Advocating for Defence families

Our ADF Families: Jenn & Kate

Our third Defence family profile is with Jenn, Kate and their two boys.

How did you two meet?

Kate: Jenn and I met in Sydney in 1999 through a mutual friend, my housemate and Jenn’s university buddy. We both grew up in Sydney and when we met had management jobs in the corporate sector – Jenn in investment banking and me in telecommunications. After about ten years together, living in inner Sydney, working in high powered jobs, we felt the need for a change and Jenn had always had dreams of a more adventurous life than an office job! So we took a risk and moved to Canberra so she could go to university full time to study a Masters in Strategic Affairs at ANU, which led to her career with Navy. I have continued in my career as an IT consultant, working in large scale programs for Government. Fast forwardanother ten years and we are now committed Canberrans with two kids, and planning our legal wedding on our 20th anniversary in 2019.

Do you keep track of how many deployments you’ve had away from home over years? Which has been your most memorable and why?

Kate: This is Jenn’s first overseas deployment, but there have many other shorter trips and exercises.

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In what way has ADF life impacted on your children?

Kate: The kids always miss Jenn when she’s away, even if it’s only a few days for a conference. The kids are anxious about her deployment, especially that she will be away at Christmas. No matter what, we always Skype and try to keep their routine stable. We don’t talk to our kids about our family in terms of an ’ADF life’; we talk about how lucky we are tohave two beautiful boys, about how lucky they are to have two Mums with interesting non-traditional careers. We always encourage them to talk about their feelings and dreams for the future. We also try and keep social life happening with other school families and friends..

Do you have any tips or strategies that helps maintain strong relationships with children and your partner during deployments or absences? Are there things you do to help reconnect, together and as a family?

I am proud that Jenn wants to make a difference in the world. I am unhappy that we will be separated for six months because Jenn is my partner and the one person (other than my kids) that I look forward to seeing every day; I will miss her very much. And I feel the weight of having to be the one go-to person for the kids. That said, I also support Jenn in her career and in the pursuit of her dreams – just as she supports me in my career and dreams. It’s very important to me to maintain my own career commitments and personal interests. We will be putting the Defence allowance to good use by bringing in an au pair from Germany to help me with the kids while Jenn is away. If I can maintain my own routine in Jenn’s absence I’ll be happier in myself and then be better able to support the kids and invest time in doing fun stuff with them and helping them when they’re missing Jenn. We plan to Skype regularly Jenn can read them bedtime books when she can and for the kids to write to her when they are feeling sad. They also need to feel physically connected to her in some way, so we are thinking about what she can leave them to snuggle -maybe a pillow or toy or t-shirt or something.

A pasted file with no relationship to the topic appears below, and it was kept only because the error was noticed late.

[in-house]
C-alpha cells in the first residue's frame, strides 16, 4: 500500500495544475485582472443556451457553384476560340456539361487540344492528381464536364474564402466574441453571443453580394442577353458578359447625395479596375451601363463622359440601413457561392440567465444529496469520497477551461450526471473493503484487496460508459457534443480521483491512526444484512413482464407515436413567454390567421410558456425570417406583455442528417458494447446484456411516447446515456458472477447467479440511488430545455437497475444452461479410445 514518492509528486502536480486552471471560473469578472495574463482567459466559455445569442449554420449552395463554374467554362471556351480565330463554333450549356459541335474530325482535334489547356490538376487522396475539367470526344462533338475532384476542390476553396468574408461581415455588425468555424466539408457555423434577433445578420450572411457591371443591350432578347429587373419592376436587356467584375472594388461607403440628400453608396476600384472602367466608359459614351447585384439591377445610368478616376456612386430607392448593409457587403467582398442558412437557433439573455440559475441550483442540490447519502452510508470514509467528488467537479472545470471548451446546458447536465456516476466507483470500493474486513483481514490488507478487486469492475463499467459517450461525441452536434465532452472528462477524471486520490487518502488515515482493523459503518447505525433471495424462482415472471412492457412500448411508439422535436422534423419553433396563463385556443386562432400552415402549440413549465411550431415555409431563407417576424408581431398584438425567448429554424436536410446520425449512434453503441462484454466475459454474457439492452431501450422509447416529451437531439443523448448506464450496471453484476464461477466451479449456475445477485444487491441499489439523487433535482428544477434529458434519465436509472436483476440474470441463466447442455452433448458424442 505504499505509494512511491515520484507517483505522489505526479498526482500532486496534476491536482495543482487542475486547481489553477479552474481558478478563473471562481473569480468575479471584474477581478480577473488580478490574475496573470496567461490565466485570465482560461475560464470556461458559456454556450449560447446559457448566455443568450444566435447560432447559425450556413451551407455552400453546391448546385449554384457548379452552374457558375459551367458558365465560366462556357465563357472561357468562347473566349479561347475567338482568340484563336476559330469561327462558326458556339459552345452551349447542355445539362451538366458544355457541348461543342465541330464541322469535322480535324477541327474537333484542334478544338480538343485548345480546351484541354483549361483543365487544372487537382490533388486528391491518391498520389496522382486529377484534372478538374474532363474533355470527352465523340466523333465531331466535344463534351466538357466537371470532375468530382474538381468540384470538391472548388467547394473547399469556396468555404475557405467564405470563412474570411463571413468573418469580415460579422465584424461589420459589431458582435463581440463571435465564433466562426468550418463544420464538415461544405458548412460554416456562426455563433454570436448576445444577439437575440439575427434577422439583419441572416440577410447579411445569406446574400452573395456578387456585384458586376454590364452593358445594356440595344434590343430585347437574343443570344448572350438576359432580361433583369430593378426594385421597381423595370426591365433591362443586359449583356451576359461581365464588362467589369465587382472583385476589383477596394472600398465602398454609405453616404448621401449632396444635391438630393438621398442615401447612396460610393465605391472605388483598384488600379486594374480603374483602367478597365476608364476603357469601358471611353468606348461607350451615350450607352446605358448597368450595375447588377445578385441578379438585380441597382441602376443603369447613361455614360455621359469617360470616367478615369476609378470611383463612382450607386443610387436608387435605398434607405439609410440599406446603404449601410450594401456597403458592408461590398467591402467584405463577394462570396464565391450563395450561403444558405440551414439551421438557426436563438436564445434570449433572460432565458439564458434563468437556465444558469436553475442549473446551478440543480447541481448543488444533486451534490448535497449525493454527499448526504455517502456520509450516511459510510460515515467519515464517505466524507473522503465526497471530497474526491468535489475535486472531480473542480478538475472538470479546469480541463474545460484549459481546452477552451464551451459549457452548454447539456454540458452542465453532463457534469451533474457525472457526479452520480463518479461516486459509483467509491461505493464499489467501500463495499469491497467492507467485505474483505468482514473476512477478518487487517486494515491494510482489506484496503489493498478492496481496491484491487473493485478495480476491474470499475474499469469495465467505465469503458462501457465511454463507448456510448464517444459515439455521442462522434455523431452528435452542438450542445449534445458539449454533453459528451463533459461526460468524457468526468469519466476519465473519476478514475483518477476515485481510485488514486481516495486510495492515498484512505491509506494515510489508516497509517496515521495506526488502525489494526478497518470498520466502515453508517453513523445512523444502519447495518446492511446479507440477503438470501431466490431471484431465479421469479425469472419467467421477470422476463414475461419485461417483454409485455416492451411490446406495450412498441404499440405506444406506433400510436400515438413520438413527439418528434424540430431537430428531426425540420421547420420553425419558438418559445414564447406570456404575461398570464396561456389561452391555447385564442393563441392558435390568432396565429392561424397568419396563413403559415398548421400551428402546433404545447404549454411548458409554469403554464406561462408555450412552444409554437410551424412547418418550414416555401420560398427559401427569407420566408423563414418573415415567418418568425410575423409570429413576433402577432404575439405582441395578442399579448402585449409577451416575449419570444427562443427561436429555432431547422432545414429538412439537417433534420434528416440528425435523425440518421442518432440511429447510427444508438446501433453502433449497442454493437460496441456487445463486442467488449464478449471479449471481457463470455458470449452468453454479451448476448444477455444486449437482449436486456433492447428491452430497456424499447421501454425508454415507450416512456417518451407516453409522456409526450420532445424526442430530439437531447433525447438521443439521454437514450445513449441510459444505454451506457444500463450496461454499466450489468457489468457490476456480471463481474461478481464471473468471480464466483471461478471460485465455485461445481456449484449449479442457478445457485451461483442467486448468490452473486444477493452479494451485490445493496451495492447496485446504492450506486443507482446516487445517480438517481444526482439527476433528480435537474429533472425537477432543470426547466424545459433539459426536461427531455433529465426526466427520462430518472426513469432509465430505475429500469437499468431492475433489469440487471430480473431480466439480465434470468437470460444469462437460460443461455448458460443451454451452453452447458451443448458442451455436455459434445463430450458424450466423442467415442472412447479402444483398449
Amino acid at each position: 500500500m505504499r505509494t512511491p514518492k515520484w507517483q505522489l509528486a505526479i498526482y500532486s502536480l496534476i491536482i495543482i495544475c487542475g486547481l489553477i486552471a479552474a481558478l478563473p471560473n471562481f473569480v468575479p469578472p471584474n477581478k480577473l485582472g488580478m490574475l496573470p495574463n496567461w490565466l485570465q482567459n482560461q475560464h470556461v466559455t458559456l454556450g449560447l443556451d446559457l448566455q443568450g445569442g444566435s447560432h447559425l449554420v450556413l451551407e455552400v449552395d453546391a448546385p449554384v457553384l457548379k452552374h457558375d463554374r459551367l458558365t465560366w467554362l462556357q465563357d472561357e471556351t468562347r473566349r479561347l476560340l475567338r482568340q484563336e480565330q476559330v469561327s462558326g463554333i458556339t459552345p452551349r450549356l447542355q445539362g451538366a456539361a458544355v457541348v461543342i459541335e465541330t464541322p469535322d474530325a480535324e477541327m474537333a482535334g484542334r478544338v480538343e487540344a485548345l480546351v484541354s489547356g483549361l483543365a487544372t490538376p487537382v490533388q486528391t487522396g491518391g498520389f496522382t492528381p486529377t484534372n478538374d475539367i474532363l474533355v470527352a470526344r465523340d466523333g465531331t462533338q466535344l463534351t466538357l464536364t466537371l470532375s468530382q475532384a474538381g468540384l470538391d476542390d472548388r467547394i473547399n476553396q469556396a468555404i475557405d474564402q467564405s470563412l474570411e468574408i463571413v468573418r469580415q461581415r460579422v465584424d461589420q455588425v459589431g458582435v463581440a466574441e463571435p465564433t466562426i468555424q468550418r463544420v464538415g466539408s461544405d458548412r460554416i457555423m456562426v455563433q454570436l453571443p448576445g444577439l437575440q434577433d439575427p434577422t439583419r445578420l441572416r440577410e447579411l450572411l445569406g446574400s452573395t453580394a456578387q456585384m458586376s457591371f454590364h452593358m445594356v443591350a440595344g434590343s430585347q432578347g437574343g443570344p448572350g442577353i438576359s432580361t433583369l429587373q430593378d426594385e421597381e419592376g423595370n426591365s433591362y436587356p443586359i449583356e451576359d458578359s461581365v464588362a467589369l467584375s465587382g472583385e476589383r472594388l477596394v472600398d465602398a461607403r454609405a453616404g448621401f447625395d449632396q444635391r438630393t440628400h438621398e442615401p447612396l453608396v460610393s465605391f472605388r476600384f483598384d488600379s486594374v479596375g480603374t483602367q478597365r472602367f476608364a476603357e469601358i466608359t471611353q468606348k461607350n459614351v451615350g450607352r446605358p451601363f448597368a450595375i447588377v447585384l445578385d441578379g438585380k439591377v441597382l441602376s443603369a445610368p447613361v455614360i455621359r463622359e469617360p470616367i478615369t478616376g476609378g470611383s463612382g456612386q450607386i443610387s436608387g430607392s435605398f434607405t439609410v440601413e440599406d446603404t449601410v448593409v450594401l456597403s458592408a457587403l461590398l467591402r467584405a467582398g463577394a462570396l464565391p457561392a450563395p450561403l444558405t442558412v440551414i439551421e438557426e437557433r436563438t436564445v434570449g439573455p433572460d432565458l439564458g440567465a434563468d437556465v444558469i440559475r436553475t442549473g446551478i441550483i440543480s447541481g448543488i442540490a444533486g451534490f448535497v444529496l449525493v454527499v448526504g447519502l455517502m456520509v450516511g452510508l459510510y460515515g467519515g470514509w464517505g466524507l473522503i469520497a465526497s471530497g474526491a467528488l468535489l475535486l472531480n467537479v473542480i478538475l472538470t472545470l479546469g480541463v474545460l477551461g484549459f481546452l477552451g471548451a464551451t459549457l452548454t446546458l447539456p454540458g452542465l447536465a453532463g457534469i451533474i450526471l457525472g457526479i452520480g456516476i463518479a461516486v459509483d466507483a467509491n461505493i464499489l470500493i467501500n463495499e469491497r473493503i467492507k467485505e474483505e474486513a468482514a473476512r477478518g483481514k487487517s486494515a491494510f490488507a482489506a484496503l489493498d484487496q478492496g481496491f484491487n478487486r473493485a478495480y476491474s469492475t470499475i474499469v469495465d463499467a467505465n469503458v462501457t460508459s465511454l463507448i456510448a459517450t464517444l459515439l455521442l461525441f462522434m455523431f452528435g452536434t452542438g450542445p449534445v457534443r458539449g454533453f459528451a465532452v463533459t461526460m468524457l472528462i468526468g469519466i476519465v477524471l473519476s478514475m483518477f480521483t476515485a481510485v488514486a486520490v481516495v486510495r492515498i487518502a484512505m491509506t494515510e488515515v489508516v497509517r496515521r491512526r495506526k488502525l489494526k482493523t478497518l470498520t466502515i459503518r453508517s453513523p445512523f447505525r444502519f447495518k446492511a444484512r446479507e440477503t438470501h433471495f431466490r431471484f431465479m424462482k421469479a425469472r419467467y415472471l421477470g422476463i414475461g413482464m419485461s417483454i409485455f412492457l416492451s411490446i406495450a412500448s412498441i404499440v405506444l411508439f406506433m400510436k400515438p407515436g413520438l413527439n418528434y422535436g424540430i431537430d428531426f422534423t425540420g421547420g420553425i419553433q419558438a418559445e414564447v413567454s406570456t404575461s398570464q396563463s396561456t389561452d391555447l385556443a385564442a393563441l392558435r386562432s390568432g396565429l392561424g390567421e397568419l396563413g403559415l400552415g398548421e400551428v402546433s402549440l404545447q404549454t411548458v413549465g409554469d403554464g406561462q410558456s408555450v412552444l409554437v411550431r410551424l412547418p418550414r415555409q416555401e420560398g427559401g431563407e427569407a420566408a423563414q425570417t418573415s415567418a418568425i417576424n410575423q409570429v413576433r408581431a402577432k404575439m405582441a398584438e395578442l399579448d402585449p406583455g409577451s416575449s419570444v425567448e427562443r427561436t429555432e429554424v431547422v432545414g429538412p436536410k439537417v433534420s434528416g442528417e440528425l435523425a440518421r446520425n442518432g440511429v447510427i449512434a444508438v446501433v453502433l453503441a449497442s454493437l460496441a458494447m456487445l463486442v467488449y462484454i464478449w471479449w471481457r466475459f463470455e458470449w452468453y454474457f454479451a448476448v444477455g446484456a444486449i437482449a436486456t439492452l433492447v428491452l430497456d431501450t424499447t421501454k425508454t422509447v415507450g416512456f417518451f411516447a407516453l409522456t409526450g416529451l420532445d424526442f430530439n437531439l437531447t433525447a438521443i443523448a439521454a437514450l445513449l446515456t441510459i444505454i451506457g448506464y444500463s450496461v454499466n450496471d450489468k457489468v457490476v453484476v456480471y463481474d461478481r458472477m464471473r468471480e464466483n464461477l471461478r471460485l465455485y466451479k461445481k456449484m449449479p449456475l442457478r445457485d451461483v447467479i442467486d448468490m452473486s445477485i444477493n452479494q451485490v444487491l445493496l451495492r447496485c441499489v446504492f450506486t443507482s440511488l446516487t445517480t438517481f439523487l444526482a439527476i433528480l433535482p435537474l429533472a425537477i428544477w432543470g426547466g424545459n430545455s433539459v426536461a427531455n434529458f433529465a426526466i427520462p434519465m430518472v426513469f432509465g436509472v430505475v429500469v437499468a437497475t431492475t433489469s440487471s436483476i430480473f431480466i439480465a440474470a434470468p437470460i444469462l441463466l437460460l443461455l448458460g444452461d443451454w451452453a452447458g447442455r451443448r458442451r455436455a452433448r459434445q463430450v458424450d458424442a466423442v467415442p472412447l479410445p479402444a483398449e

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Do you have any examples of a story where you as a family have been helped out by another Defence family that you might like to share or can you think of a time where you have been able to help out another family?

Kate: For me ’resilience’ means being realistic and positive. So we are honest with the kids that it will be very hard for all of us, including Jenn, to be separated for 6 months which is such a long time for the kids. And that we will all miss each other, and it’s OK to have bad days. We are talking to the kids about some of the opportunities that come with having an au pair stay with us whilst Jenn’s away; we can show her our beautiful city, show her some of Australia, maybe even learn some German!

We are also talking about things to look forward to- we are planning a great family get together in the middle of the deployment and a longer holiday overseas mid next year. After that there will be ourwedding for the kids to help plan and participate in.

Kate: We’ve been very touched how many people – Jenn’s work friends, my workplace, family friends – have offered to help while Jenn’s away. I expect that I will take up the offers of weekend play dates when the au pair is having time off to have and I need to keep my very energetic boys engaged and happy, and for a catch up with friends when I just need some adult company.

We talk to the kids about all of us in the family supporting each other to achieve our dreams. I don’t view myself as a ’Defence partner’- I am Jenn’s partner and she is mine, and we love and support each other personally and professionally – no matter how far apart we might be.

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Thank you to Jenn, Kate and the boys for participating in this project.

For 24/7 Defence family assistance please contact:

Defence Family Helpine (DCO) 1800 624 608 or

Open Arms (formerly VVCS) 1800 011 046

#OurADFfamilies #DefenceFamilies

With special thanks to Sean Davey Photographer

Read about our other ADF Families: Tegan & Drew and Clare and Jamie

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